If the interface to the database is well designed, theres nothing stopping you from adapting the schema as you learn more about the systems usage patterns.


This sounds very similar to the Bills of materials/multiple cardinalities heirarcy that Paul Neilsen describes in Chapter 17 of The SQL Server 2008 Bible.

The entire chapter is a very good read and the specific section that addresses your many-to-many issue is found on pages 416-419.

This is the best discussion I have seen regarding the exploded parts type of data design.

  • This solution looks similar to option B (if I understand it correctly, which I'm not sure I do). I'd have a master table (Products) and a "link" table (aka adjacent table / BillsofMaterials) to create the associations between models, options, kits, etc. Is that correct?
    – payling
    Commented Jul 28, 2011 at 18:06
  • I think the issue is clouded because of options. Lets take options out of the discussion for just a bit. Parts are the smallest unit. A group of parts make up a model. A group of replacement parts in the form of a kit makes up a subset of the model. So far so good. Now parts have options lets assume for simplicity sake this encompasses two categories color (black, red, chrome) and material (metal, wood, plastic). You also mentioned that models have options. Are the model options separate from the part options or do the models only seem to have options because the parts make models different? Commented Jul 30, 2011 at 20:48
  • Parts don't have "options" in my design. I define option as something that goes on a model that provides it with extended functionality. A option is made up of parts. A model can have many different options. A option can fit on many different models as well.
    – payling
    Commented Aug 1, 2011 at 12:11
  • That's not how you phrased your question. Quote: "For instance, a Model can have many options and a option can have many models. An option can also have many parts and a part can have many options... and so on..." At this poin I suggest you create spreadsheets that mimmick your table layout and fill them with data. This will expose any weaknesses that may exist. Commented Aug 1, 2011 at 12:48
  • Can you summarise here please
    – niico
    Commented Dec 23, 2022 at 15:30

If you can imaging a likely scenario where there would be frequent queries that go across all four product types (and that seems likely to me), then your option B is best.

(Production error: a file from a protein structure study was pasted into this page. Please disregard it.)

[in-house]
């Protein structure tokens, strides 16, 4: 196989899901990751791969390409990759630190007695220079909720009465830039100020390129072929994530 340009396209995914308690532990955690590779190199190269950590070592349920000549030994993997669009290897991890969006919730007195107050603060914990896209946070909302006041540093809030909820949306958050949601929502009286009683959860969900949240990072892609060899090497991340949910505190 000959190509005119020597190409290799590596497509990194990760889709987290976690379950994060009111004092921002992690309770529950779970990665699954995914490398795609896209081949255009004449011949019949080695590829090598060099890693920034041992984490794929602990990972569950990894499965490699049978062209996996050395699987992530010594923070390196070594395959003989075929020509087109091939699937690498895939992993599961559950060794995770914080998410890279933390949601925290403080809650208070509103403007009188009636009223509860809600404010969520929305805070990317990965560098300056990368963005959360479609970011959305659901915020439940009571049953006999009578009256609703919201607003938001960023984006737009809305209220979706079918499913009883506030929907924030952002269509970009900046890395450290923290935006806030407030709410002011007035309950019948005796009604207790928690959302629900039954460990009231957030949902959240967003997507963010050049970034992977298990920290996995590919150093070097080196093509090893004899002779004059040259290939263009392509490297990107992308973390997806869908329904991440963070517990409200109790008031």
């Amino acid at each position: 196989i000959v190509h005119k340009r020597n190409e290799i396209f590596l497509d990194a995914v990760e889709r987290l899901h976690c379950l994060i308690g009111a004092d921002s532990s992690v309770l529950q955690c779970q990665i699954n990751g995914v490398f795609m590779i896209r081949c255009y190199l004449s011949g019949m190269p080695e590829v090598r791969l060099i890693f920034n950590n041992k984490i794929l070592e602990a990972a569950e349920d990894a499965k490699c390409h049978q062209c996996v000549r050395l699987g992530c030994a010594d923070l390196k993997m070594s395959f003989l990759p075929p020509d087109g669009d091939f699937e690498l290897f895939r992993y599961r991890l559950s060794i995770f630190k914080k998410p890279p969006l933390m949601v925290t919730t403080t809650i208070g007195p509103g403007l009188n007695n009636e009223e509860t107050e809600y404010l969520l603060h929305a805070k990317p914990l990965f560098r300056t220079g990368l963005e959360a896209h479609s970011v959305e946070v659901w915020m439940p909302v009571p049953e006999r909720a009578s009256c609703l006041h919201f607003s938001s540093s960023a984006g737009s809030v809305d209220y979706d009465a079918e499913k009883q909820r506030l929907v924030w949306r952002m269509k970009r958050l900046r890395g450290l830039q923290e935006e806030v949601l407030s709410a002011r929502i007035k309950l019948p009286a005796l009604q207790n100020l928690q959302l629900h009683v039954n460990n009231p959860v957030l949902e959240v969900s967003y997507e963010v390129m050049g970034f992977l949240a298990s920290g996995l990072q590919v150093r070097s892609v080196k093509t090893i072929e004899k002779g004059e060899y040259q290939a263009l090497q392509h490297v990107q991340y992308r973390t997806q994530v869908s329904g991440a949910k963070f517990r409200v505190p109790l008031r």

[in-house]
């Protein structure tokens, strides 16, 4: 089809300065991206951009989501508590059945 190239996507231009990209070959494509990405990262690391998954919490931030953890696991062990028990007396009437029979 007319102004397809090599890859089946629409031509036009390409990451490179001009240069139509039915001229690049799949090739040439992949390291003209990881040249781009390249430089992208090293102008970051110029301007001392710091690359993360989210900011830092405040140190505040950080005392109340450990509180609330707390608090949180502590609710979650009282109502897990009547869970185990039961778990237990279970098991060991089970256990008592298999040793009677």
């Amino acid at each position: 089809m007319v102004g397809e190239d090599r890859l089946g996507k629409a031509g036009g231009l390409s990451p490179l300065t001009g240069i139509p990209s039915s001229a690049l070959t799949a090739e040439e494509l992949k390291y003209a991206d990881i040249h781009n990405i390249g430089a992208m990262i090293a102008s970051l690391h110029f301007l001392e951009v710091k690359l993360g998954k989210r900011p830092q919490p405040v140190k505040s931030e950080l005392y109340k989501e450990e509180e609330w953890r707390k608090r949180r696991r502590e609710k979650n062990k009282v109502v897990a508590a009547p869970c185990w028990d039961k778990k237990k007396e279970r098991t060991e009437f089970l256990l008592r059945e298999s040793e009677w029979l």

Instead of leaving a lot of unused nullable fields in the Product table, why not add a ModelProduct table, a PartProduct table, a ReplacementPartKitProduct table, and have just the fields that are distinct for those types in those tables? Use the same primary key on those tables as your Product table. Join the Product and ModelProduct table when you want to work with Models. Need to determine whether the Product record you have is a Part? Just do an left join from Product to PartProduct, and if the PartProduct.[PrimaryKey] is not null, you have a Part. If it is null, it is not a Part. Alternately, you could add a ProductType field to the Product table.

  • The null fields would be minimal, because roughly 75% of the fields would be used in every table. I guess I'm more worried about the relationships between the product types. I'll have three or so link tables pointing to the same table. Model_has_Option two primary keys, both product ids of product table, if I were to use only one table to represent product types. I'm more concerned if that is the right thing to do or not.
    – payling
    Commented Jul 27, 2011 at 18:50
  • While there are many factors that affect the "right" decision, there are two broad factors to consider. 1: overall performance requirements; 2: adaptability/complexity/maintainability. One of those two probably is a little more important than the other. If you need speed, denormalize by sticking to Option A. You'll have duplication; that's expected. If you need to fiddle with the schema on a regular basis and speed is not THE most important factor, then Option B. You get it "right" by knowing your priorities, not by adhering to "somebody else's best practices."
    – Alan McBee
    Commented Jul 27, 2011 at 19:02